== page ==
GLBP works by making use of a single virtual IP address, which is configured as the default gateway on the hosts. The different routers that assume the forwarding role use different virtual MAC addresses for the same virtual IP address to which packets are forwarded by the hosts.
There are two types of routers in a GLBP group which make redundancy and load balancing work. From the group of routers configured in a GLBP group, there is one router elected as the Active Virtual Gateway (AVG) which assigns a virtual MAC address to each member of the GLBP group. The members which assume responsibility for forwarding packets sent to the virtual MAC address assigned to it by the AVG are known as Active Virtual Forwarders (AVFs) for the group. The AVG responds to Address Resolution Protocol (ARP) requests generated by the hosts for the virtual IP address. Load sharing is achieved by the AVG replying to the ARP requests with different virtual MAC addresses for the same virtual IP address. There are mechanisms built in GLBP for other routers in the group to take over if the AVG or AVFs for a group fail.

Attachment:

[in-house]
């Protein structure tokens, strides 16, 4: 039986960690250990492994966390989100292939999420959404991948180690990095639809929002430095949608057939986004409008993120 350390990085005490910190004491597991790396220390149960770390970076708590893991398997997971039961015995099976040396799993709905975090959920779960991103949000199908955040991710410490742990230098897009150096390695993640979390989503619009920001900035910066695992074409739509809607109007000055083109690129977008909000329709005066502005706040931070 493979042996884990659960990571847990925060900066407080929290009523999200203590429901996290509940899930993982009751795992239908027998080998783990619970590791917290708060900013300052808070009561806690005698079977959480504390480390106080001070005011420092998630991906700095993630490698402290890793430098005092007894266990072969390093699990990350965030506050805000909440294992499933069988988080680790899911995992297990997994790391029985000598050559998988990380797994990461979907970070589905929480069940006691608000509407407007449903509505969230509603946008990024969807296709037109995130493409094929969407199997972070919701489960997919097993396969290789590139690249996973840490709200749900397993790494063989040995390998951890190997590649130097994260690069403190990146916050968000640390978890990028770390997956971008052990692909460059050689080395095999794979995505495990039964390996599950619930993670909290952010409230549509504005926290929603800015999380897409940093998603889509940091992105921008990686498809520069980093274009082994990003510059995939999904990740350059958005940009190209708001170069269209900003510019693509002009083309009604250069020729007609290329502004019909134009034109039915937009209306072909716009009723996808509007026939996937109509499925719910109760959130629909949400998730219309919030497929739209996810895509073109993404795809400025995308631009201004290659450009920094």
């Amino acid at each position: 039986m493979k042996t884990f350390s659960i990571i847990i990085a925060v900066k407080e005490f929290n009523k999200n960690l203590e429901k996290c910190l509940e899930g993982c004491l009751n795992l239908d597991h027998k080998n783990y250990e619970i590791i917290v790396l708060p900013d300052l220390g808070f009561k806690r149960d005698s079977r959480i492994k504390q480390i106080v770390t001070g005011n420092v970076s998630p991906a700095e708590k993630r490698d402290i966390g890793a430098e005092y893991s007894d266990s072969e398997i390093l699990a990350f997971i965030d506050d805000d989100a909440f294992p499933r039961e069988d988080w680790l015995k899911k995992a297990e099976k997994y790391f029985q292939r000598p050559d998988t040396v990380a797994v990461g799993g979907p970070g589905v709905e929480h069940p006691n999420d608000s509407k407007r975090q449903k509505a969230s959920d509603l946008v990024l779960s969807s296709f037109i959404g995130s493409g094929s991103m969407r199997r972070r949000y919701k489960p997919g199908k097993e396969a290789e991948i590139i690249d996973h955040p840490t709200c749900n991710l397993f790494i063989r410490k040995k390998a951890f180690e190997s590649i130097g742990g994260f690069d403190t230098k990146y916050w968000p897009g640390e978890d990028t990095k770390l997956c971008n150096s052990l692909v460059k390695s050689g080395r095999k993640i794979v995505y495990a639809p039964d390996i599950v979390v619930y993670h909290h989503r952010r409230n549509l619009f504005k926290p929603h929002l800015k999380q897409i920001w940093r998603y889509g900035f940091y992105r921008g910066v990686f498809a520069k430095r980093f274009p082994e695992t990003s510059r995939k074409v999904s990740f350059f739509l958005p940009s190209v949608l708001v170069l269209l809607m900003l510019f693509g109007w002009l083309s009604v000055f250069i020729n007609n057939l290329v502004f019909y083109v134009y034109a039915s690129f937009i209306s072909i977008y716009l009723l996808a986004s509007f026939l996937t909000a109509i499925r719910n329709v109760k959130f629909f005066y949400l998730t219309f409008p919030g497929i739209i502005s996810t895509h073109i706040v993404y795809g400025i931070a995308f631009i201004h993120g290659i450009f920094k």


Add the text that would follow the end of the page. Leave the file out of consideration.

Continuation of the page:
SIP traces provide key information in troubleshooting SIP Trunks, SIP
endpoints and other SIP related issues. Even though these traces are in
clear text, these texts can be gibberish unless you understand fully
what they mean. This document attempts to br...
Please find the attached HTML document, download and open it on your PC.
This provides an easy to use form where you simply answer a few
questions and it will render the proper jabber-config.xml file for you
to copy/paste. There is built in logic to verif...
CUCM Database Replication is an area in which Cisco customers and
partners have asked for more in-depth training in being able to properly
assess a replication problem and potentially resolve an issue without
involving TAC. This document discusses the bas...